Anonymous Location of People
In addition to the previously described “heat” or people activity map, retailers are currently using WiFi access points to anonymously detect where people are gathering in a store or mall or even outside the building. A real-time location system, two-way communication and analytics in coordination with existing physical security systems including access control, video surveillance, intercoms, intrusion detection and emergency management systems can be life-saving measures in the event of mass casualties or active shooter scenarios.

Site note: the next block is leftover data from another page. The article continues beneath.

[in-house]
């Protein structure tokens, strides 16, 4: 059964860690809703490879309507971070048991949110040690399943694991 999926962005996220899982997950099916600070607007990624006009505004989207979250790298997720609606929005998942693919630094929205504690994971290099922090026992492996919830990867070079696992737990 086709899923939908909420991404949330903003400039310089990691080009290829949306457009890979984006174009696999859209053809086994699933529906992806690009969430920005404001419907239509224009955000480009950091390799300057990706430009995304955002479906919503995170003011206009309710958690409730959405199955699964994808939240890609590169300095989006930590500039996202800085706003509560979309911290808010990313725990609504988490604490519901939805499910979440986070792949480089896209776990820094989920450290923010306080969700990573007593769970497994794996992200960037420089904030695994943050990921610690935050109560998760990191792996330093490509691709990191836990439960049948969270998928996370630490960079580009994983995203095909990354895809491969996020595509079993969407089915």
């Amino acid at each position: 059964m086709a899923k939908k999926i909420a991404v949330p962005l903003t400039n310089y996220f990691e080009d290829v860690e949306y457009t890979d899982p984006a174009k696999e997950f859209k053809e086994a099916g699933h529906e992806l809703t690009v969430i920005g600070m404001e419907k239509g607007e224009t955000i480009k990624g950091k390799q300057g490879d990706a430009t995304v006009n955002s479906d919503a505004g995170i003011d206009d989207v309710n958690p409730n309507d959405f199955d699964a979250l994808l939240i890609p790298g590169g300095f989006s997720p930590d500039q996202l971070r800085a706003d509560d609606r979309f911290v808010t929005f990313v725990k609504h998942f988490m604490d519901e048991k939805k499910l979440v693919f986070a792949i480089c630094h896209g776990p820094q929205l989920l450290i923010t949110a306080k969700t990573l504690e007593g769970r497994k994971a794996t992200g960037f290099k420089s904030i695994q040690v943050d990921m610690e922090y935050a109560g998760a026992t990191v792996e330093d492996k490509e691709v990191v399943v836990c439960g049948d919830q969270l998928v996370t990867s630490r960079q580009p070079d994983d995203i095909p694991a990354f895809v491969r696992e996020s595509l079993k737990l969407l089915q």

Recognition Level Examples
The video surveillance sensors can provide these increasing (1=lowest recognition level; 5=highest) levels of forensic evidence suitable for use in investigations, especially useful in retail store environments:
- General object recognition differentiating a person, animal or vehicle using video surveillance, thermal imaging, infrared (IR) depth light detection and ranging (LIDAR) sensors
- The number of people entering a portal or crossing a boundary during a given time period with any of the above sensors
- A fallen person detected by visible light, thermal imaging sensor or IR depth sensors or “skeletal recognition” systems using a human fall down algorithm
- Recognition of gender through video surveillance and a facial recognition algorithm
- Small population (less than 5,000 facial images) “face-matching” processes video surveillance data for face locations in a frontal pose, then process using facial recognition algorithms